“Look, we are on the same side. Completely. I’m not sure where I’m taking us, except away from Dwight’s gun. I think if I can get us across the bay, we can get some help. We need to get to town, to the press.” I was speaking in a squeaky whisper.

“That’s what I’ve wanted to do all along. Why the change of heart? Did Elizabeth give you different marching orders?” She was really hurt at the thought of my being in the Stratton camp.

“Listen to me. I’m going to tell you the whole story, the absolute truth. When I’m done, you decide whether to trust me or not.”

“Okay, tell me. But remember, this thing can remove an eyeball.” She waved the tool at me. “And keep paddling.”

I paddled, ignoring the pain in my arm, and told her the whole story, about my trips to the Theater and the High Priestess, the Magician, and Pento. I explained to her about my role as a meddler against the Malignity. I told her how Elizabeth Stratton handed me $125,000 with the promise of more if I derailed Laura.

“And now you, Laura. You have to tell me all of it. I’m not the only one who was holding back information. Hushing up your relationship with Stratton isn’t worth a quarter of a million dollars.”

Laura finally lowered the garden tool. She stared into the water. “I went with her. She said she needed me. We weren’t even together anymore. We’d been apart for a year. She was a senator.” She was speaking more to the water than to me.

“Stratton?” Laura nodded. “Where did you go with her?”

“To Colorado. To the clinic. She was pregnant. She aborted Jerry Greenfield’s child.”

The puzzle was complete. Senator Elizabeth Stratton, supposedly God’s own candidate, had a secret so explosive, it would end her presidential hopes and political apparatus. If her followers knew she’d had a clandestine abortion, they would reject her without looking back, without forgiveness. The fact that it was Jerry Greenfield’s child, an heir to the throne of the righteous, would make the firestorm even worse. Greenfield would be implicated. No matter what the Malignity had planned for Stratton, her choices were out of its control.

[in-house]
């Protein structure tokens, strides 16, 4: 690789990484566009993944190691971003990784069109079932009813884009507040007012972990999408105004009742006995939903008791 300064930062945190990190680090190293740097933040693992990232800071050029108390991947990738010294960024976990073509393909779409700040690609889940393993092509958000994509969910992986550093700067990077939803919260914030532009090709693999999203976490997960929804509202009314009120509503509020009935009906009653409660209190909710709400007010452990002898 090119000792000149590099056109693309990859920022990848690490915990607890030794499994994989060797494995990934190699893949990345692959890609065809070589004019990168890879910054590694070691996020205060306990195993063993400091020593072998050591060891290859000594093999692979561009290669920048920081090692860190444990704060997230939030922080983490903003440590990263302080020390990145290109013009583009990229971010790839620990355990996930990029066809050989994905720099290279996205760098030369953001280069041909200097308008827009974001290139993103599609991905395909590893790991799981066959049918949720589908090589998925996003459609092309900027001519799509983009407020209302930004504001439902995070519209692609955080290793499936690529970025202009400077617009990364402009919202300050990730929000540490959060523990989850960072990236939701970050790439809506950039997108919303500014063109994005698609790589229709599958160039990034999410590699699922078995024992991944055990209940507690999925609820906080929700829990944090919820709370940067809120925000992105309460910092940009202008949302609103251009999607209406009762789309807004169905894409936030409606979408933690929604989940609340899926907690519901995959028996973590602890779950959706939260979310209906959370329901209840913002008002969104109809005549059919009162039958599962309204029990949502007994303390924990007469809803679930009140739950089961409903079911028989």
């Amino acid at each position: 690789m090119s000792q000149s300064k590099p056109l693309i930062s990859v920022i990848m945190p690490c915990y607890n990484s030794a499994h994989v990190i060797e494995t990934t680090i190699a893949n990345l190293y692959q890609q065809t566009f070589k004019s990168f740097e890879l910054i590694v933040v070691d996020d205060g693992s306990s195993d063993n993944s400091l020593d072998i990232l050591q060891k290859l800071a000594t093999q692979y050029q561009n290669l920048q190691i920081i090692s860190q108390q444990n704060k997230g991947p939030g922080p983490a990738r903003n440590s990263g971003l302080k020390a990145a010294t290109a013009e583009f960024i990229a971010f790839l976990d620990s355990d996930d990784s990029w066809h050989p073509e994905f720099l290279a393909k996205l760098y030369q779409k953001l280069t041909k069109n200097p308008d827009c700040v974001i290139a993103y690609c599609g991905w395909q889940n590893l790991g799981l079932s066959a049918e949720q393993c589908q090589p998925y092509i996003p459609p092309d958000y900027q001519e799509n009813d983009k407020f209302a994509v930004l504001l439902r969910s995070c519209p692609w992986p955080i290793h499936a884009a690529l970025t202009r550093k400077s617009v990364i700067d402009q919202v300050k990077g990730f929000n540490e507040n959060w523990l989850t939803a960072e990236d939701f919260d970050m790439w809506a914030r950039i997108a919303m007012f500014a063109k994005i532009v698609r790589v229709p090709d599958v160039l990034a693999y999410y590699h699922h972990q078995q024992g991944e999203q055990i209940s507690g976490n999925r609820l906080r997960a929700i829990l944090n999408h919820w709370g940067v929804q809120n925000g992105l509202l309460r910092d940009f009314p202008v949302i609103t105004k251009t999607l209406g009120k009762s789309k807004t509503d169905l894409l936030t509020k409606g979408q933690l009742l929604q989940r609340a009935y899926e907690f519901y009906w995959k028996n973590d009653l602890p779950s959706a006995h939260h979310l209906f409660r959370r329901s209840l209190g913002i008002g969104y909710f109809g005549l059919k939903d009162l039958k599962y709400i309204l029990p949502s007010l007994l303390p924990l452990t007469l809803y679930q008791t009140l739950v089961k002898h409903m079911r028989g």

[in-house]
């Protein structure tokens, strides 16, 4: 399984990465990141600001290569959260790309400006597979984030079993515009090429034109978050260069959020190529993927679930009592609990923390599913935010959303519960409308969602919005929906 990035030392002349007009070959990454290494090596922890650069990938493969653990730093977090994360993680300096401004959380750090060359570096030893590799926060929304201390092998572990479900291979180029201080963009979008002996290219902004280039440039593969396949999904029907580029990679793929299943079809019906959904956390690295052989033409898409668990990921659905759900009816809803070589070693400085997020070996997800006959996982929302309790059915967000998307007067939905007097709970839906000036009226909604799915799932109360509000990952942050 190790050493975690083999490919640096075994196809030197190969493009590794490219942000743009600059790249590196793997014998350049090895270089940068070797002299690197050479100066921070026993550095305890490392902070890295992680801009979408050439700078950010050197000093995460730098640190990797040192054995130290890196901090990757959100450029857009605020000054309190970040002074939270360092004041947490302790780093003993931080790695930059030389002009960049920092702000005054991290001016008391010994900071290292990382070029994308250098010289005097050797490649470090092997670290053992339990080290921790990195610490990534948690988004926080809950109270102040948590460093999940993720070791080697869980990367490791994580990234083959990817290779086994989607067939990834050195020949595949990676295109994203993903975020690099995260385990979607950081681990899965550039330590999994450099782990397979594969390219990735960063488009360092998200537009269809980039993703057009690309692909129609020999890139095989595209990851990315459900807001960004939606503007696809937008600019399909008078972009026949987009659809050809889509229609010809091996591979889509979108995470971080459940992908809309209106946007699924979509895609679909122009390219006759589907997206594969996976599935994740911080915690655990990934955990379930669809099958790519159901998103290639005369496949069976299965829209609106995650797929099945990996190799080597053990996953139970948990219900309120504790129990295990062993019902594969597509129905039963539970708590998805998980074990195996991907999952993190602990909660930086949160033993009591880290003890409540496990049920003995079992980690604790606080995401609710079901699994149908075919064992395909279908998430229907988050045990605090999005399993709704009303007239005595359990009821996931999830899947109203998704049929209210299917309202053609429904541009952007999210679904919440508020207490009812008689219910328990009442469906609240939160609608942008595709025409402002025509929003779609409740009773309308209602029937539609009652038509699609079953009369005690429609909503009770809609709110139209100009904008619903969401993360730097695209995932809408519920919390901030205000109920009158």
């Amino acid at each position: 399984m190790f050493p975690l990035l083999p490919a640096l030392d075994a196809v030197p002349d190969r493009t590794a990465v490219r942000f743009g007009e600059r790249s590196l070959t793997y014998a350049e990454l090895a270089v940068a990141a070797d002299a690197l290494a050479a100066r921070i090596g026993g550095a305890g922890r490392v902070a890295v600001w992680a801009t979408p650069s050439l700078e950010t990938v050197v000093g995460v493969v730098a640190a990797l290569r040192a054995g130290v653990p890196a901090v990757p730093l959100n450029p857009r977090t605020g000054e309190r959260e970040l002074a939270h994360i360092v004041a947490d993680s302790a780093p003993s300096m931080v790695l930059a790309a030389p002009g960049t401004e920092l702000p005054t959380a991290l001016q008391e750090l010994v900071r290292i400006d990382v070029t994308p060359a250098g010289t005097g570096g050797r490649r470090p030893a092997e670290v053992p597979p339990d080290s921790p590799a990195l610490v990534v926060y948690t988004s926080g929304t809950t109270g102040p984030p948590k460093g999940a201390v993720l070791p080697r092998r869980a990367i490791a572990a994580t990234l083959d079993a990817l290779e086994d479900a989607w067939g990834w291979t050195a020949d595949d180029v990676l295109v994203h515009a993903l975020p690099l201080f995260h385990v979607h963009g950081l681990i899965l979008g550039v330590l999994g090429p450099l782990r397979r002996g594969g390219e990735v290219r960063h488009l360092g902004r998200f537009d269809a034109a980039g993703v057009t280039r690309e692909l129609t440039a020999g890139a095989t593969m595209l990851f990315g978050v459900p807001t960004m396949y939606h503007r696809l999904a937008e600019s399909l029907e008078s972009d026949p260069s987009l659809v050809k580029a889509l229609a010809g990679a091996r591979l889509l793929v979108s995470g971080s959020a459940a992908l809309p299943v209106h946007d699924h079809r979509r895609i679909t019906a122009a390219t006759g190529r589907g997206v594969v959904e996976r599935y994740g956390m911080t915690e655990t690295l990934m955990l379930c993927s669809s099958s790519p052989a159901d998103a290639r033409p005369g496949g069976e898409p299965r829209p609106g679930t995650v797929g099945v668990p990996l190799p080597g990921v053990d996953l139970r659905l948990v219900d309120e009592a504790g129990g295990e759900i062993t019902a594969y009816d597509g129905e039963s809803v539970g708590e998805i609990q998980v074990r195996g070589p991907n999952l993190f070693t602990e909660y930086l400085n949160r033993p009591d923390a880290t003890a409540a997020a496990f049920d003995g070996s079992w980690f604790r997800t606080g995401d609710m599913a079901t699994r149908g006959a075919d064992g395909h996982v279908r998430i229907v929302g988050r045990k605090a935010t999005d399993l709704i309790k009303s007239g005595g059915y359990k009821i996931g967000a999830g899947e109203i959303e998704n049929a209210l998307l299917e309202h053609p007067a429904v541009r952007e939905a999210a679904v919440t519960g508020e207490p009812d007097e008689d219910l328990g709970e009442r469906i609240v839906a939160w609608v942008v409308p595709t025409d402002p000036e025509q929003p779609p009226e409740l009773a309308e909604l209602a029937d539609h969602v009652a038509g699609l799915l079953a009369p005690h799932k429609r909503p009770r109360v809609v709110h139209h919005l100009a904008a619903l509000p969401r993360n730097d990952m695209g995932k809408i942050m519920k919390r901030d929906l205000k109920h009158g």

“No wonder they want you dead,” I said. “Laura, do you have proof that this abortion happened?”

She nodded. “It’s in the last few pages of the scrapbook, the pages I didn’t show you.” She looked world-weary and defeated.

“Describe what’s there. What evidence do you have?”

“There’s a clinic confidentiality agreement, signed by me. I also pasted in a plastic hospital bracelet from the clinic. It has ‘E. Wilford’ on it. That’s Elizabeth’s mother’s maiden name.”

“That’s hardly enough to make a case. What else is there, Laura?”

She sighed. “Before we left the clinic, Elizabeth was pretty out of it, shaken and in pain, I guess. Since I was there as her escort, the nurse gave me two bottles of pills for Elizabeth to take for pain or excessive bleeding. If you remember, eight years ago, Elizabeth was already famous as the senator for the religious right.”

“Oh, I remember. I even saw her one day when I did a reading for a client. She came to the hotel where the client and I met. Even then, she and Greenfield were repulsive.”

“Please understand. Elizabeth wasn’t always like that. She was good to me, until she wasn’t.” Laura was now hugging herself, shivering as if she’d just emerged from the icy water.

“Tell me about the rest of the evidence, Laura. You said you were given some pills?”

“Yes, two bottles of pills, unlabeled except for the drug name. But they also gave me two prescriptions to fill, in case Elizabeth needed more while she recuperated in a Denver hotel. I put the prescriptions in my purse and, frankly, forgot about them. Being around Elizabeth in such a strained situation, well, I wasn’t thinking too clearly.”